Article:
FRC Submits Joint Brief Urging SCOTUS to Hear School Bathroom Case, Protect Privacy
Contact: J.P. Duffy, 866-FRC-NEWS, 866-372-6397
WASHINGTON, Sept. 29, 2017 /Christian Newswire
/ -- This week Family Research Council (FRC), along with a coalition of twenty other family policy organizations, submitted a joint amicus brief
to the U.S. Supreme Court in the case of Kenosha Unified School District No. 1 v. Whitaker
asking the nation's highest court to hear the case and rule that current law allows schools to make distinctions based on biological sex for purposes of deciding who will use private school facilities.
FRC's Travis Weber, an attorney who assisted in filing the brief, commented:
"Our entire framework of the rule of law is based on the idea that law has an objective meaning. If the words of a statute are one day declared to mean something else than what they have for over 50 years, our entire system suffers, and Americans will further doubt the credibility of the courts and will become even more disenfranchised. In order for the notion that the people have a voice through Congress to mean anything, courts must honor what those people say through their representatives. We hope this Court respects the peoples' wish that when Title IX says it prohibits discrimination on the basis of sex, it means 'sex' and nothing more."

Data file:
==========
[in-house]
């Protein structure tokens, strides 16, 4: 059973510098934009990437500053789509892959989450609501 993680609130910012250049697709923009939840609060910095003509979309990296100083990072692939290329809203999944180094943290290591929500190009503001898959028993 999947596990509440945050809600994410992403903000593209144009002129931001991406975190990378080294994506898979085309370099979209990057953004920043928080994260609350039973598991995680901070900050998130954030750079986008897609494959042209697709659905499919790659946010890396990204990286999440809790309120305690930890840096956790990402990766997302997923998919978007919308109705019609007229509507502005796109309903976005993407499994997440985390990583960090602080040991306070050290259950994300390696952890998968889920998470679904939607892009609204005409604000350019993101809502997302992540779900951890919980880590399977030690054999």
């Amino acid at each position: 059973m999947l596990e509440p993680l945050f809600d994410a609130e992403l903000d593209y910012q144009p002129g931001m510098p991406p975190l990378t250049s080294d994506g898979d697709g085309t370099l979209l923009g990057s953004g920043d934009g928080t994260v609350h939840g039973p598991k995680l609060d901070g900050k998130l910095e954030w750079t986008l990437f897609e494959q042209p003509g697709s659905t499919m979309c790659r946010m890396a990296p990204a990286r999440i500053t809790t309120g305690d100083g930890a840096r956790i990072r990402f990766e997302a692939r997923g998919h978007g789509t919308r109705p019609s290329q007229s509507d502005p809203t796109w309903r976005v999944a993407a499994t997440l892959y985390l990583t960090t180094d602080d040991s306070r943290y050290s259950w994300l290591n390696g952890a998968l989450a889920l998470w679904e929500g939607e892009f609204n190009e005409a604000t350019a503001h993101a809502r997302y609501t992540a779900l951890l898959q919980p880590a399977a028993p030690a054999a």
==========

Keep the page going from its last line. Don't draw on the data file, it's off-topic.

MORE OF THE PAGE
The amicus brief argues in part:
"The Seventh Circuit ruling poses ominous threats to individual liberty, rights to privacy, and representative democracy generally.
"The circuit court hijacks a theory of sex stereotyping used for employment cases and applies it to force school children to sacrifice their privacy by sharing bathroom with members of the opposite biological sex. The ruling defies the explicit statutory language of Title IX and its implementing regulations, as applied in public schools.
"The result is an incoherent mandate demanding that schools violate the regulations in order to comply with the statute as interpreted--or rather redrafted--by the Seventh Circuit. Schools are already caught in the clutches of a Catch-22 where they increasingly face litigation, whether from a disgruntled student unable to use the restroom of the opposite sex, as in the recent G. G. v. Gloucester County School Board, or by other students whose privacy has been compromised.
"Moreover, public education is a matter entrusted primarily to the state and local elected representatives closest to the people and most responsive to their concerns. This ruling deprives individuals of the liberty to participate in a matter of vital importance in the public schools that educate their children. Public school students, subject to compulsory education laws, are compelled to sacrifice their liberty and reasonable expectation of privacy on a daily basis.
"This Court should grant the Petition in order to make clear that when Title IX and its implementing regulation say 'sex,' they mean biological sex--notwithstanding lower court arguments to the contrary."